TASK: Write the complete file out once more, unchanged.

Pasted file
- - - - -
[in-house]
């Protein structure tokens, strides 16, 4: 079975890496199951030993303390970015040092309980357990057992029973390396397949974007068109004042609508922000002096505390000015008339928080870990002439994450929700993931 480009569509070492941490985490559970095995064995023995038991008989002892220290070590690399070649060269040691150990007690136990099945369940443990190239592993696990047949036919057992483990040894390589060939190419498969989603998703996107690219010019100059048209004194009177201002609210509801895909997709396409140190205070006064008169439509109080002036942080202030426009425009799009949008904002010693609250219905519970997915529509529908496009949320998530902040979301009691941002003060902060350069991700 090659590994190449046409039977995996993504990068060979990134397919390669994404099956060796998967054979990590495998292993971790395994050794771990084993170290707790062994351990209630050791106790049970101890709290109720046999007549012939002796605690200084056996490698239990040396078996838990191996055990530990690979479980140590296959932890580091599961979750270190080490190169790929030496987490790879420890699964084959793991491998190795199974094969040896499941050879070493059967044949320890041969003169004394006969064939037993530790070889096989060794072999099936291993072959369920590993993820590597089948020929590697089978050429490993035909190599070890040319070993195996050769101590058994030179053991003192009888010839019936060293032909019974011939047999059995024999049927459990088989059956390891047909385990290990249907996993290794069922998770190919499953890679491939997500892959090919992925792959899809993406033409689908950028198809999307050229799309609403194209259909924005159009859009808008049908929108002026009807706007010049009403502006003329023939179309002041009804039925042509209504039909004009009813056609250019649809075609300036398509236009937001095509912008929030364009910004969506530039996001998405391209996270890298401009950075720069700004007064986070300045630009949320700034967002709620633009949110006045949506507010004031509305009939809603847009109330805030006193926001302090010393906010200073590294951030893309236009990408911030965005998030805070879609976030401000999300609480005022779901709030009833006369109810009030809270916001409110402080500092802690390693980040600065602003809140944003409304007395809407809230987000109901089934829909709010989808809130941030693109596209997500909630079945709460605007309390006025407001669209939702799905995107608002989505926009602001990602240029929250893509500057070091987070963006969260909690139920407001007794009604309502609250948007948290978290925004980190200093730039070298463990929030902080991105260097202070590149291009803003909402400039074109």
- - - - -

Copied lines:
[in-house]
């Protein structure tokens, strides 16, 4: 079975890496199951030993303390970015040092309980357990057992029973390396397949974007068109004042609508922000002096505390000015008339928080870990002439994450929700993931 480009569509070492941490985490559970095995064995023995038991008989002892220290070590690399070649060269040691150990007690136990099945369940443990190239592993696990047949036919057992483990040894390589060939190419498969989603998703996107690219010019100059048209004194009177201002609210509801895909997709396409140190205070006064008169439509109080002036942080202030426009425009799009949008904002010693609250219905519970997915529509529908496009949320998530902040979301009691941002003060902060350069991700 090659590994190449046409039977995996993504990068060979990134397919390669994404099956060796998967054979990590495998292993971790395994050794771990084993170290707790062994351990209630050791106790049970101890709290109720046999007549012939002796605690200084056996490698239990040396078996838990191996055990530990690979479980140590296959932890580091599961979750270190080490190169790929030496987490790879420890699964084959793991491998190795199974094969040896499941050879070493059967044949320890041969003169004394006969064939037993530790070889096989060794072999099936291993072959369920590993993820590597089948020929590697089978050429490993035909190599070890040319070993195996050769101590058994030179053991003192009888010839019936060293032909019974011939047999059995024999049927459990088989059956390891047909385990290990249907996993290794069922998770190919499953890679491939997500892959090919992925792959899809993406033409689908950028198809999307050229799309609403194209259909924005159009859009808008049908929108002026009807706007010049009403502006003329023939179309002041009804039925042509209504039909004009009813056609250019649809075609300036398509236009937001095509912008929030364009910004969506530039996001998405391209996270890298401009950075720069700004007064986070300045630009949320700034967002709620633009949110006045949506507010004031509305009939809603847009109330805030006193926001302090010393906010200073590294951030893309236009990408911030965005998030805070879609976030401000999300609480005022779901709030009833006369109810009030809270916001409110402080500092802690390693980040600065602003809140944003409304007395809407809230987000109901089934829909709010989808809130941030693109596209997500909630079945709460605007309390006025407001669209939702799905995107608002989505926009602001990602240029929250893509500057070091987070963006969260909690139920407001007794009604309502609250948007948290978290925004980190200093730039070298463990929030902080991105260097202070590149291009803003909402400039074109």